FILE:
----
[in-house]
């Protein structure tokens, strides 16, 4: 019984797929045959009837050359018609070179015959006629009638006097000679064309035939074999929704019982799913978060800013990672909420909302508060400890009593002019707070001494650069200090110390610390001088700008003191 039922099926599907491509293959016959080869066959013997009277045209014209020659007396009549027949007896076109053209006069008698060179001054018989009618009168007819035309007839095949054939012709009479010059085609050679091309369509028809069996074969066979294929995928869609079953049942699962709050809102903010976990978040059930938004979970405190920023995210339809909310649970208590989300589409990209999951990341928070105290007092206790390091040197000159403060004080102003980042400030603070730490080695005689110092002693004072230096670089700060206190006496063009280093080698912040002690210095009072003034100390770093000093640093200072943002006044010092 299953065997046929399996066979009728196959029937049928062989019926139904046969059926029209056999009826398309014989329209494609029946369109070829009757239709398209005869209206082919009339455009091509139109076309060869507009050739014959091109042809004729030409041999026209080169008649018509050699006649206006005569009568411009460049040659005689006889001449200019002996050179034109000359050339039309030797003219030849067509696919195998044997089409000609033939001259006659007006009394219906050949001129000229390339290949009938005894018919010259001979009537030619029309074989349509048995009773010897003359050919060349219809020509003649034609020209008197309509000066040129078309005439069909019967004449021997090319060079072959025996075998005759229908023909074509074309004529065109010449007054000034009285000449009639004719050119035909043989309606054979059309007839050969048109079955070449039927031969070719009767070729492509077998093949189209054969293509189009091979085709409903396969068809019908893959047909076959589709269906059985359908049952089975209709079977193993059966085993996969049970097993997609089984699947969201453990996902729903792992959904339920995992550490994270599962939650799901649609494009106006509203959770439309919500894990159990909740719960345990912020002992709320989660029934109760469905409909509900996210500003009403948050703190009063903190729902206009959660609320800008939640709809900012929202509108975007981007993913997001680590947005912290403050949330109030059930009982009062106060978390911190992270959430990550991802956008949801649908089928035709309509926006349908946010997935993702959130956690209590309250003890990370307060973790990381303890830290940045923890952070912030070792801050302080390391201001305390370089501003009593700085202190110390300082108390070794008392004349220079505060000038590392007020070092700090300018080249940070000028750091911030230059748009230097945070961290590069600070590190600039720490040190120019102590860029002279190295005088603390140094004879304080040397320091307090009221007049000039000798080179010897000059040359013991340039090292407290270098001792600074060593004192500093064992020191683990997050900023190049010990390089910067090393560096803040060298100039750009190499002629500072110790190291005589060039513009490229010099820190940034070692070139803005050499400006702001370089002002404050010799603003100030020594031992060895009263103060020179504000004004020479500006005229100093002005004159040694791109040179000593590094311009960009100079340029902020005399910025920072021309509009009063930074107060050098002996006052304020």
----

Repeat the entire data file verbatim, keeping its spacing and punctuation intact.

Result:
[in-house]
């Protein structure tokens, strides 16, 4: 019984797929045959009837050359018609070179015959006629009638006097000679064309035939074999929704019982799913978060800013990672909420909302508060400890009593002019707070001494650069200090110390610390001088700008003191 039922099926599907491509293959016959080869066959013997009277045209014209020659007396009549027949007896076109053209006069008698060179001054018989009618009168007819035309007839095949054939012709009479010059085609050679091309369509028809069996074969066979294929995928869609079953049942699962709050809102903010976990978040059930938004979970405190920023995210339809909310649970208590989300589409990209999951990341928070105290007092206790390091040197000159403060004080102003980042400030603070730490080695005689110092002693004072230096670089700060206190006496063009280093080698912040002690210095009072003034100390770093000093640093200072943002006044010092 299953065997046929399996066979009728196959029937049928062989019926139904046969059926029209056999009826398309014989329209494609029946369109070829009757239709398209005869209206082919009339455009091509139109076309060869507009050739014959091109042809004729030409041999026209080169008649018509050699006649206006005569009568411009460049040659005689006889001449200019002996050179034109000359050339039309030797003219030849067509696919195998044997089409000609033939001259006659007006009394219906050949001129000229390339290949009938005894018919010259001979009537030619029309074989349509048995009773010897003359050919060349219809020509003649034609020209008197309509000066040129078309005439069909019967004449021997090319060079072959025996075998005759229908023909074509074309004529065109010449007054000034009285000449009639004719050119035909043989309606054979059309007839050969048109079955070449039927031969070719009767070729492509077998093949189209054969293509189009091979085709409903396969068809019908893959047909076959589709269906059985359908049952089975209709079977193993059966085993996969049970097993997609089984699947969201453990996902729903792992959904339920995992550490994270599962939650799901649609494009106006509203959770439309919500894990159990909740719960345990912020002992709320989660029934109760469905409909509900996210500003009403948050703190009063903190729902206009959660609320800008939640709809900012929202509108975007981007993913997001680590947005912290403050949330109030059930009982009062106060978390911190992270959430990550991802956008949801649908089928035709309509926006349908946010997935993702959130956690209590309250003890990370307060973790990381303890830290940045923890952070912030070792801050302080390391201001305390370089501003009593700085202190110390300082108390070794008392004349220079505060000038590392007020070092700090300018080249940070000028750091911030230059748009230097945070961290590069600070590190600039720490040190120019102590860029002279190295005088603390140094004879304080040397320091307090009221007049000039000798080179010897000059040359013991340039090292407290270098001792600074060593004192500093064992020191683990997050900023190049010990390089910067090393560096803040060298100039750009190499002629500072110790190291005589060039513009490229010099820190940034070692070139803005050499400006702001370089002002404050010799603003100030020594031992060895009263103060020179504000004004020479500006005229100093002005004159040694791109040179000593590094311009960009100079340029902020005399910025920072021309509009009063930074107060050098002996006052304020």